The resurgence of European-based religious Witchcraft (or Wicca) isn’t the only form of modernized folk religion to spread around the world and grow in popularity. Magical traditions and witchcraft(s) have also come to America from Mexico and the Caribbean. Two recent stories have emerged that remind us that Witchcraft is global and creating tensions within both Christian and secular society as it grows. This first concerns the town of Catemaco in southern Mexico (the Mexican equivalent to Salem) where the booming tourist trade of Brujos and shamans are spurring the Catholic Church into waging a spiritual campaign against the practitioners.

“Thanks to this bustling trade in mysticism, Catemaco is Mexico’s unofficial capital of all things occult. It also presents a unique challenge for and competition to the Catholic Church. For decades, the church has waged a campaign against “brujeria,” or witchcraft, in Veracruz, a state along the Gulf of Mexico. In recent years the church has issued declarations and even put a cross on the top of White Monkey Peak, a nearby hilltop used by shamans as a ceremonial center.”

But despite the Church’s claims of rampant fraud and extortion, the occult is becoming ever-more mainstream in the Catemaco due in part to the city’s reliance on the tourist trade it brings.

“Despite these scams, the tradition of witchcraft, which predates Catholicism in Mexico, persists … Today, while tourists are the main customers, many residents still go to shamans for routine cleansings and good-luck amulets. An even greater challenge is economics: Brujeria means big bucks. The Veracruz government dubbed the region “the Land of Witches” in a recent tourism campaign, and a massive, festive “black mass” is held each first Friday of March. The state governor often attends. “It’s our way of life; there are no companies here,” said Norberto Baxin Mantilla, known to customers as “the Black Unicorn.” “There are hundreds of witches and shamans. It’s a source of income.” Baxin’s work space, located in his house, is adorned with posters of skeletons and statues of “La Santa Muerte,” the incarnation of death, a skeletal figure that has spawned a growing cult in Mexico in recent years. The hood of his silver Camaro also bears the grim-reaperlike image of Santa Muerte.”

In the end it seems that (spiritually speaking) money talks, and since the Catholic Church can’t spur tourist income for this region, the Witches, shamans, and other magical practitioners are finding mainstream acceptance (and government approval) by filling that gap. But the (sometimes shady) monetary ethics of Witchcraft in the global south don’t always play well in America, as seen in a recent case of a school Principal in New York who is catching heat for hiring a Santera to “cleanse” her school.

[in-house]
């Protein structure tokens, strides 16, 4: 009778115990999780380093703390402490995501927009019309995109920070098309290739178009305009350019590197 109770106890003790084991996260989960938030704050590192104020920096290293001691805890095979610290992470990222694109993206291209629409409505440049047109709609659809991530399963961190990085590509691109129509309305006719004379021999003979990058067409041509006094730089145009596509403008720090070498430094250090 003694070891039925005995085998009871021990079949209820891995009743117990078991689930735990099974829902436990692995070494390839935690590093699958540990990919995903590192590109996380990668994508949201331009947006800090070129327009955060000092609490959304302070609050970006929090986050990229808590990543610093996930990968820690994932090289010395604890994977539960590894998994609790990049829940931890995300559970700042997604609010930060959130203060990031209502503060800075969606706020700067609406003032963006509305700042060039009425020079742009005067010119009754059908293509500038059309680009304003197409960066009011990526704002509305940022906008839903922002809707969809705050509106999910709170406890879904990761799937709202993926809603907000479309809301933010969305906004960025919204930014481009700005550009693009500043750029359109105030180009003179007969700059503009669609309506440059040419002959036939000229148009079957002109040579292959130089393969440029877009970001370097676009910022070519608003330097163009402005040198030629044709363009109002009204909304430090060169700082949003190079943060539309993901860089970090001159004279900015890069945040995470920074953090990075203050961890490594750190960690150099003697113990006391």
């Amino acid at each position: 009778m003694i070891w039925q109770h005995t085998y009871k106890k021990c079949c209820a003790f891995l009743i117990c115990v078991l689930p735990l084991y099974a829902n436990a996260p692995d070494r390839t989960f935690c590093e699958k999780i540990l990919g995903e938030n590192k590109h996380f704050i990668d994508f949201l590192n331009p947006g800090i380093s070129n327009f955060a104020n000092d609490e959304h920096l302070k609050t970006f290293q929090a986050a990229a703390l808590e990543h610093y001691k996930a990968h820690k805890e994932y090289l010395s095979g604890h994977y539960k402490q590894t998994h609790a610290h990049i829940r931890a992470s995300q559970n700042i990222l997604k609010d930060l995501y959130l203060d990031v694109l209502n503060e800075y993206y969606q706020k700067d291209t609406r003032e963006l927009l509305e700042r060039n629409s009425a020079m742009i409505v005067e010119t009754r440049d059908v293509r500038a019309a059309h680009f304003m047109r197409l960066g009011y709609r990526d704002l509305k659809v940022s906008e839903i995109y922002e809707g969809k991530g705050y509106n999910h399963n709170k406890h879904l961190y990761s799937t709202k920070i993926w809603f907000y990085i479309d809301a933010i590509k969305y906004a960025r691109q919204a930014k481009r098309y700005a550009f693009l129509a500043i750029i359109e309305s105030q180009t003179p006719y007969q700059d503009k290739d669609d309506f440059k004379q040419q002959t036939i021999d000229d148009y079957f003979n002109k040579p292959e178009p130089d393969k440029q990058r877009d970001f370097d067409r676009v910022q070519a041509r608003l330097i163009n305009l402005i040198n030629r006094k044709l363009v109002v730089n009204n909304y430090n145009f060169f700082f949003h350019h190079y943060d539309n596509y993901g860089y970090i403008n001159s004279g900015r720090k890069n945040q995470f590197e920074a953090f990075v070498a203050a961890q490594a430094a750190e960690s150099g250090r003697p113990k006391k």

“A principal at a high school in Lower Manhattan had heard the jokes about using a “sage,” or spiritual guru, to perform a “cleansing” of the building to counteract misbehaving students. The principal took the jokes seriously – performing a Santeria ceremony during the school’s midwinter break in 2006, according to a report released today by the special commissioner of investigation for the New York City public schools. One day last winter, the principal, Martiza Tamayo, told an assistant principal, Melody Crooks-Simpson, that she had a friend who could do just that. Ms. Tamayo promised that the friend “could burn sage and incense in the school and it would calm the students down,” according to the report.”

The ritual (which included the sprinkling of chicken blood on the building) apparently went fine until the principal convinced the reluctant assistant principal that she must come to a follow-up ritual and then demanded $900 for “her share” of the fees. That and a general misappropriation of funds involving the Santera (which included paying her as a private driver for some students) has caused the local Department of Education to remove Martiza Tamayo from her position. There is no word on if the fiscal misdealing was all Tamayo’s doing, or if the Santera was directly involved as well.

While neither of these stories are going to be heralded as PR coups for Santeria or Brujeria, both stories illustrate the slow mainstreaming of these traditions and practices. One wonders how this will affect Wicca and other European-based forms of Witchcraft as they start to interact and co-exist in greater numbers. Eventually the maxim that “not all Witches are Wiccans” will be all but unavoidable.